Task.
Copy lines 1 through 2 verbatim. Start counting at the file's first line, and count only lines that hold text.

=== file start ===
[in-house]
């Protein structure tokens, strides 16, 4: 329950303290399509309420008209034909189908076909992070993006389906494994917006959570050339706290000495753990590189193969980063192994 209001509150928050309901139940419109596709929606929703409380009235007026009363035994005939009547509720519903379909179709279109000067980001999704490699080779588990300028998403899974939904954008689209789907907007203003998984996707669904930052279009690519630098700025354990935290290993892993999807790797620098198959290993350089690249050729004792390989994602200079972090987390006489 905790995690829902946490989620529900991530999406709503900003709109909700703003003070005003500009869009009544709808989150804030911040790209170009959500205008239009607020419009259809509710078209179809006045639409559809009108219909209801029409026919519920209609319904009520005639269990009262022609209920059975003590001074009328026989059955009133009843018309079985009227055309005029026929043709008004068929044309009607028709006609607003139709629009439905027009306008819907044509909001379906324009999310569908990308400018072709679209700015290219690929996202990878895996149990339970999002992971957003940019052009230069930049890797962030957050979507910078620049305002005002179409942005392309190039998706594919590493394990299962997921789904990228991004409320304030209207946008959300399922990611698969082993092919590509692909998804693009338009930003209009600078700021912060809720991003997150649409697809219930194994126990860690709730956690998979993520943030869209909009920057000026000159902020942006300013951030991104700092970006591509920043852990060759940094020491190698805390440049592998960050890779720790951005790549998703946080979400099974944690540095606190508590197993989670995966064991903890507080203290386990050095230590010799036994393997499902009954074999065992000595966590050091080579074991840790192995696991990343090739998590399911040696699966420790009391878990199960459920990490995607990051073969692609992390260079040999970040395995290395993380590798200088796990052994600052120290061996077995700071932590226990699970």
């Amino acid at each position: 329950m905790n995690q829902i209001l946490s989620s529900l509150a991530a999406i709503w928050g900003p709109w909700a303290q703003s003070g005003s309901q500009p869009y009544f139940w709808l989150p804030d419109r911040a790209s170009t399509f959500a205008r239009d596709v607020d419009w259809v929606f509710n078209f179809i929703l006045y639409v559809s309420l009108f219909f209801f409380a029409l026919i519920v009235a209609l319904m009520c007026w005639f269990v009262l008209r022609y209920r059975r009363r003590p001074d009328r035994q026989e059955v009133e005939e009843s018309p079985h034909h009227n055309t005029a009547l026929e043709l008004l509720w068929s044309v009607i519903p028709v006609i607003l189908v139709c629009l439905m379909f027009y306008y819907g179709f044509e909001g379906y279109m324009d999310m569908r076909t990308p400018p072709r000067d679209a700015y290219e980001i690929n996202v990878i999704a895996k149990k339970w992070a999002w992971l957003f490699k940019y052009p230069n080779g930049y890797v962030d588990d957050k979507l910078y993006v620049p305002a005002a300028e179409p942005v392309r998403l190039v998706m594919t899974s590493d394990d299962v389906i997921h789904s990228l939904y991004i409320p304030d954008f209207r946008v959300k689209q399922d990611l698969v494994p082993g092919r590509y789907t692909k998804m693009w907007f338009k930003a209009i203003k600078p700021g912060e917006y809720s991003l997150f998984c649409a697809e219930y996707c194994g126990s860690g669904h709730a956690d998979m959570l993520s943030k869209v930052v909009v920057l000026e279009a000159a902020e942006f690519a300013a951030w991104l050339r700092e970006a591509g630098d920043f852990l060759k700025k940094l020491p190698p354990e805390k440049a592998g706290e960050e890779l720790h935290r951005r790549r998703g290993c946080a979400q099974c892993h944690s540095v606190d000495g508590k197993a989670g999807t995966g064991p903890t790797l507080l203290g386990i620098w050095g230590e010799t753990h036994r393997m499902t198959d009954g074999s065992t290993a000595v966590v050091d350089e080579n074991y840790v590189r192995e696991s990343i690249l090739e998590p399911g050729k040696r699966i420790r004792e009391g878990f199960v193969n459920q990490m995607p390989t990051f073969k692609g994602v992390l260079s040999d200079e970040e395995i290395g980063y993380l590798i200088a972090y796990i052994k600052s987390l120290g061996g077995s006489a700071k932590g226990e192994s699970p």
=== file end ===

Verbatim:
[in-house]
């Protein structure tokens, strides 16, 4: 329950303290399509309420008209034909189908076909992070993006389906494994917006959570050339706290000495753990590189193969980063192994 209001509150928050309901139940419109596709929606929703409380009235007026009363035994005939009547509720519903379909179709279109000067980001999704490699080779588990300028998403899974939904954008689209789907907007203003998984996707669904930052279009690519630098700025354990935290290993892993999807790797620098198959290993350089690249050729004792390989994602200079972090987390006489 905790995690829902946490989620529900991530999406709503900003709109909700703003003070005003500009869009009544709808989150804030911040790209170009959500205008239009607020419009259809509710078209179809006045639409559809009108219909209801029409026919519920209609319904009520005639269990009262022609209920059975003590001074009328026989059955009133009843018309079985009227055309005029026929043709008004068929044309009607028709006609607003139709629009439905027009306008819907044509909001379906324009999310569908990308400018072709679209700015290219690929996202990878895996149990339970999002992971957003940019052009230069930049890797962030957050979507910078620049305002005002179409942005392309190039998706594919590493394990299962997921789904990228991004409320304030209207946008959300399922990611698969082993092919590509692909998804693009338009930003209009600078700021912060809720991003997150649409697809219930194994126990860690709730956690998979993520943030869209909009920057000026000159902020942006300013951030991104700092970006591509920043852990060759940094020491190698805390440049592998960050890779720790951005790549998703946080979400099974944690540095606190508590197993989670995966064991903890507080203290386990050095230590010799036994393997499902009954074999065992000595966590050091080579074991840790192995696991990343090739998590399911040696699966420790009391878990199960459920990490995607990051073969692609992390260079040999970040395995290395993380590798200088796990052994600052120290061996077995700071932590226990699970």